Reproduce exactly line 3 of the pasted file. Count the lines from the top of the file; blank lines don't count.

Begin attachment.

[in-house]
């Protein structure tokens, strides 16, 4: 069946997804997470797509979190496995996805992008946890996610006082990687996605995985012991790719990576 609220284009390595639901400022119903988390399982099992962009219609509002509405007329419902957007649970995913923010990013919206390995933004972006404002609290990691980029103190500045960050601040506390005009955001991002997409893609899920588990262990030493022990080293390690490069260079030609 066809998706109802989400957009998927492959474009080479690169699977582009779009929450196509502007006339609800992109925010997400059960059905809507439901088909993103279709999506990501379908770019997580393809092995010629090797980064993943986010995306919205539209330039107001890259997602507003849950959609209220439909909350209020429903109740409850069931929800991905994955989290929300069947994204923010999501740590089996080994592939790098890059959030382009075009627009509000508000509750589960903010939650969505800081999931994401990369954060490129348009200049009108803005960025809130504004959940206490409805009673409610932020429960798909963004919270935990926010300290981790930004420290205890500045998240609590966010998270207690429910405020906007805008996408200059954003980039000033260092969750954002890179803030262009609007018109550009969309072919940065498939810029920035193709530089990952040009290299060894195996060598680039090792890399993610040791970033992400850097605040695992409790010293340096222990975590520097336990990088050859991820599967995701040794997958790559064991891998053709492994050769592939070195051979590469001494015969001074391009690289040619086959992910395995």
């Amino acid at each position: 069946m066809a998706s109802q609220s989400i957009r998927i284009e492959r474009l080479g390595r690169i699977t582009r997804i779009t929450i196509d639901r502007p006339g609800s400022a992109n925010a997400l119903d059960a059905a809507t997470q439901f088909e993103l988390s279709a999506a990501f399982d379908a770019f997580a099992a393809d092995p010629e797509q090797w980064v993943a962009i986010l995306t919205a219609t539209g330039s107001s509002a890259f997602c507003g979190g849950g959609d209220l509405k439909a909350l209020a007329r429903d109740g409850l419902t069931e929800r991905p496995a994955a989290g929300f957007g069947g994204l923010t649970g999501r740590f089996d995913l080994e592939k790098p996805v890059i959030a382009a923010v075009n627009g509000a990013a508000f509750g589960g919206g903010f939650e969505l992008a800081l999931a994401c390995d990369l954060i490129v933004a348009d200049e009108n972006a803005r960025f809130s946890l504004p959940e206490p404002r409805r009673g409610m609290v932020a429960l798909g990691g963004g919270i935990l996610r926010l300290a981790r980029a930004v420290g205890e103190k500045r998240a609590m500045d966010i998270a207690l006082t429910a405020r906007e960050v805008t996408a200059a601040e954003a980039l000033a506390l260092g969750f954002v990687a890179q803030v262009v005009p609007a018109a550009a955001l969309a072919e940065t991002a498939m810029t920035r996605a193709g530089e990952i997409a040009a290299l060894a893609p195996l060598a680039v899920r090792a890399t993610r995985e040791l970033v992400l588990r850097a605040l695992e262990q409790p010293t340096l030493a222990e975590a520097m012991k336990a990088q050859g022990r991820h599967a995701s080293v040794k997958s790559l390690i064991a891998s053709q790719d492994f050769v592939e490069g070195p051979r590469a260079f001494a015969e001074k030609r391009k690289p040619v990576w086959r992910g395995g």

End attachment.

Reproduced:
């Amino acid at each position: 069946m066809a998706s109802q609220s989400i957009r998927i284009e492959r474009l080479g390595r690169i699977t582009r997804i779009t929450i196509d639901r502007p006339g609800s400022a992109n925010a997400l119903d059960a059905a809507t997470q439901f088909e993103l988390s279709a999506a990501f399982d379908a770019f997580a099992a393809d092995p010629e797509q090797w980064v993943a962009i986010l995306t919205a219609t539209g330039s107001s509002a890259f997602c507003g979190g849950g959609d209220l509405k439909a909350l209020a007329r429903d109740g409850l419902t069931e929800r991905p496995a994955a989290g929300f957007g069947g994204l923010t649970g999501r740590f089996d995913l080994e592939k790098p996805v890059i959030a382009a923010v075009n627009g509000a990013a508000f509750g589960g919206g903010f939650e969505l992008a800081l999931a994401c390995d990369l954060i490129v933004a348009d200049e009108n972006a803005r960025f809130s946890l504004p959940e206490p404002r409805r009673g409610m609290v932020a429960l798909g990691g963004g919270i935990l996610r926010l300290a981790r980029a930004v420290g205890e103190k500045r998240a609590m500045d966010i998270a207690l006082t429910a405020r906007e960050v805008t996408a200059a601040e954003a980039l000033a506390l260092g969750f954002v990687a890179q803030v262009v005009p609007a018109a550009a955001l969309a072919e940065t991002a498939m810029t920035r996605a193709g530089e990952i997409a040009a290299l060894a893609p195996l060598a680039v899920r090792a890399t993610r995985e040791l970033v992400l588990r850097a605040l695992e262990q409790p010293t340096l030493a222990e975590a520097m012991k336990a990088q050859g022990r991820h599967a995701s080293v040794k997958s790559l390690i064991a891998s053709q790719d492994f050769v592939e490069g070195p051979r590469a260079f001494a015969e001074k030609r391009k690289p040619v990576w086959r992910g395995g």